Albany business locks up after break-ins -, South Georgia News, Weather, Sports

Albany business locks up after break-ins

August 28, 2007

Albany -- An Albany businessman is calling for more police on the city's streets. Sizemore Brothers Plumbing has been hit by burglars again, and it's a problem that seems to be out of control.

After being hit twice in one week, the owners are getting serious about locking out the thieves. Because of crime, James and Jackie Sizemore have had to make their Plumbing office a virtual fortress, starting with their front door.

A heavy bolt blocks The Sizemore Brothers Plumbing front door at night, but it also stays locked during the day.  President James Sizemore said "because we have so many strange people that come in and walk in and out of the compound."

The Sizemore's office was broken into August 19th, climbing through a window on a second floor, and money was stolen. The crooks tore out the phone lines and the burglar alarm. Two days later they believe the same thieves came back, kicked in burglar bars on another window, and took more equipment they did not get Sunday.

Several surrounding businesses were also broken into. Sizemore said "we got hit Sunday. Susie's Rugs got hit Monday night. They tried to get the one next door, Richter Roofing the same night. But evidently they were scared off, and the Police tell me it's rampant in the downtown area."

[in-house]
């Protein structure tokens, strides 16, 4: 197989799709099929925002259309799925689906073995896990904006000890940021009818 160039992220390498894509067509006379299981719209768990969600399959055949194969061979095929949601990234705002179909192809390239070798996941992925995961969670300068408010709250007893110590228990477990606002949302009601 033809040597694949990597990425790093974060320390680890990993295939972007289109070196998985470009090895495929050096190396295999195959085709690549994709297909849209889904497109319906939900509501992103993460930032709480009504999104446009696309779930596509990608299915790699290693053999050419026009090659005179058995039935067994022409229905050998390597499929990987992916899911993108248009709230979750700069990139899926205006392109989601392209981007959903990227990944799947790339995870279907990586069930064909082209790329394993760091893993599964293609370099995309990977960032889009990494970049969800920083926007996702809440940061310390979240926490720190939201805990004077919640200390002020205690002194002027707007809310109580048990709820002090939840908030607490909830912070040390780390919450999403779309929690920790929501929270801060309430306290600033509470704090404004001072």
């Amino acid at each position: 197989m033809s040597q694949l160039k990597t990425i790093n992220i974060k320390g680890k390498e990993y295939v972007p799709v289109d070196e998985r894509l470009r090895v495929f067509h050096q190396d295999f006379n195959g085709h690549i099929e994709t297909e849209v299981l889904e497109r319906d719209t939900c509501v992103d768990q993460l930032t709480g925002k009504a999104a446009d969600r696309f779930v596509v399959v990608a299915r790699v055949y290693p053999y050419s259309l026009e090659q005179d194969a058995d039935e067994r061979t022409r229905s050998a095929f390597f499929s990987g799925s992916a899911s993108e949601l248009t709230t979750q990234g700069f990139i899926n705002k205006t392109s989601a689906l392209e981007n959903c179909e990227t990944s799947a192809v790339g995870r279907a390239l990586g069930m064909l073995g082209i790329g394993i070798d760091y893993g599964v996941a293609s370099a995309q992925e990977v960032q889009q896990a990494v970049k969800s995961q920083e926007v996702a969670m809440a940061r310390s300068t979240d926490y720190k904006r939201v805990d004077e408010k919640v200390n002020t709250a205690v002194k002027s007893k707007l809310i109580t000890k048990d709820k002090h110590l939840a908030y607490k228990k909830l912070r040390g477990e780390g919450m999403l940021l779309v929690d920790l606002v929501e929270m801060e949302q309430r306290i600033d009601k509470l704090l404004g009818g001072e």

After the second break in Sizemore installed double sided key bolts on almost every door in his office, to try and stop thieves that break in. Now they have to use keys to go from room to room. Sizemore said "it's very inconvenient."

They put in more burglars bars, and got their alarm system updated. Sizemore said "we have beam detectors in the yard. We have motion detectors in the office. We have detectors on the doors. We just do everything we can to keep them out of the office."

Sizemore said they have done all they can to make their business a hard target, but he thinks more police officers patrolling the streets is needed to stop the rampant break ins plaguing the area. Sizemore said "I like downtown. I'm from Albany. We moved downtown, hopefully that Albany downtown would come back one day."

But the Sizemore brothers say crime is one issue hurting the revival of downtown for many business owners.  They say they worry if the burglaries continue, someone will be hurt when they confront the crooks.

The Sizemore Brothers say between the losses and the expense of fortifying their business, they're out about ten grand.


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